Internet pricing can be a powerful tool but you should always be sure to get the full price and read all of the fine print so you can get the best price and reward dealers that actually deserve it.

Bozi Tatarevic
Bozi Tatarevic

More by Bozi Tatarevic

Comments
Join the conversation
2 of 224 comments
  • 3XC 3XC on Feb 22, 2016

    Some perspective: My current profession is the law, I am an attorney. Prior to this, I was a collections agent. Prior to that, I was a car salesman. You could say I have experience working in fields that the general public finds distasteful. By leaps and bounds, the most deceptive, mendacious, reptilian co-workers I have ever had were in collections. Did you think I'd say automotive sales? They were the nastiest to their co-workers, and the least willing to mentor or assist new hires, but in terms of lying and deception, a distant second. In fact, of the many sales people who came and went, only one was a true hustler in the sense described in this article. The rest would take money from the gullible when it was thrown at them, but wouldn't outright lie to customers. For the record, lawyers are honest to their clients. The perception of attorneys being crooked comes from the OTHER guys lawyer, who simply said and did what he needed to say and do in order to get the best possible outcome for his client. If your ex-wife had a better lawyer than you, my deepest sympathies.

  • Jeff S Jeff S on Feb 22, 2016

    I use to think that buying from a local dealership you would get better service but that is more of a myth today as is that when you are on a trip stop at the restaurants where you see more truckers. Truckers also take a lot of Tums. In today's world the local dealership is more likely to be owned by a large dealer franchise or chain. Most of the service advisers and mechanics come and go from most dealerships. Better to go to an independent mechanic after your warranty runs out. I think the next new vehicle I get I will go through Cosco's buying service.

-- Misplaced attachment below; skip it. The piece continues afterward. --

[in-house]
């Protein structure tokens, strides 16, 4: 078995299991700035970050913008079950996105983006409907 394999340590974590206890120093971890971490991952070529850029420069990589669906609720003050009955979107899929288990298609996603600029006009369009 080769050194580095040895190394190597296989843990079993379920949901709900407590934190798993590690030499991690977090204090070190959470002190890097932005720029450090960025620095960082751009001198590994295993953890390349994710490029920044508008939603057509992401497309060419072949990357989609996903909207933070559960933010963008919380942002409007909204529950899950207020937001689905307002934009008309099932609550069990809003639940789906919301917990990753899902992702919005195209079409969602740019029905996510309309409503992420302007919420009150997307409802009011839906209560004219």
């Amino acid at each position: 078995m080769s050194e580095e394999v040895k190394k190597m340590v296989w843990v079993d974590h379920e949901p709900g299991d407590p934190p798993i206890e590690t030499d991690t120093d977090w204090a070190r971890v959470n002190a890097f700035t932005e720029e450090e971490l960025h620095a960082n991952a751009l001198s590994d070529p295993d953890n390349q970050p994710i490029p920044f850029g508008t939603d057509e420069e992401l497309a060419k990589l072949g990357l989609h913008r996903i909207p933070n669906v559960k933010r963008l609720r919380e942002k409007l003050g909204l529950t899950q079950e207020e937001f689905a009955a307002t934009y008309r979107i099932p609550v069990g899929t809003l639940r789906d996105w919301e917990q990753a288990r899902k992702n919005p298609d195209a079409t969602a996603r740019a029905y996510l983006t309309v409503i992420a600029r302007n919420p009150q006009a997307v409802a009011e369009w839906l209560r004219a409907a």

• MaintenanceCosts "But your author does wonder what the maintenance routine is going to be like on an Italian-German supercar that plays host to a high-revving engine, battery pack, and several electric motors."Probably not much different from the maintenance routine of any other Italian-German supercar with a high-revving engine.
  • 28-Cars-Later "The unions" need to not be the UAW and maybe there's a shot. Maybe.
  • 2manyvettes I had a Cougar of similar vintage that I bought from my late mother in law. It did not suffer the issues mentioned in this article, but being a Minnesota car it did have some weird issues, like a rusted brake line.(!) I do not remember the mileage of the vehicle, but it left my driveway when the transmission started making unwelcome noises. I traded it for a much newer Ford Fusion that served my daughter well until she finished college.
  • TheEndlessEnigma Couple of questions: 1) who will be the service partner for these when Rivian goes Tits Up? 2) What happens with software/operating system support when Rivia goes Tits Up? 3) What happens to the lease when Rivian goes Tits up?
  • Richard I loved these cars, I was blessed to own three. My first a red beauty 86. My second was an 87, 2+2, with digital everything. My third an 87, it had been ridden pretty hard when I got it but it served me well for several years. The first two I loved so much. Unfortunately they had fuel injection issue causing them to basically burst into flames. My son was with me at 10 years old when first one went up. I'm holding no grudges. Nissan gave me 1600$ for first one after jumping thru hoops for 3 years. I didn't bother trying with the second. Just wondering if anyone else had similar experience. I still love those cars.
Next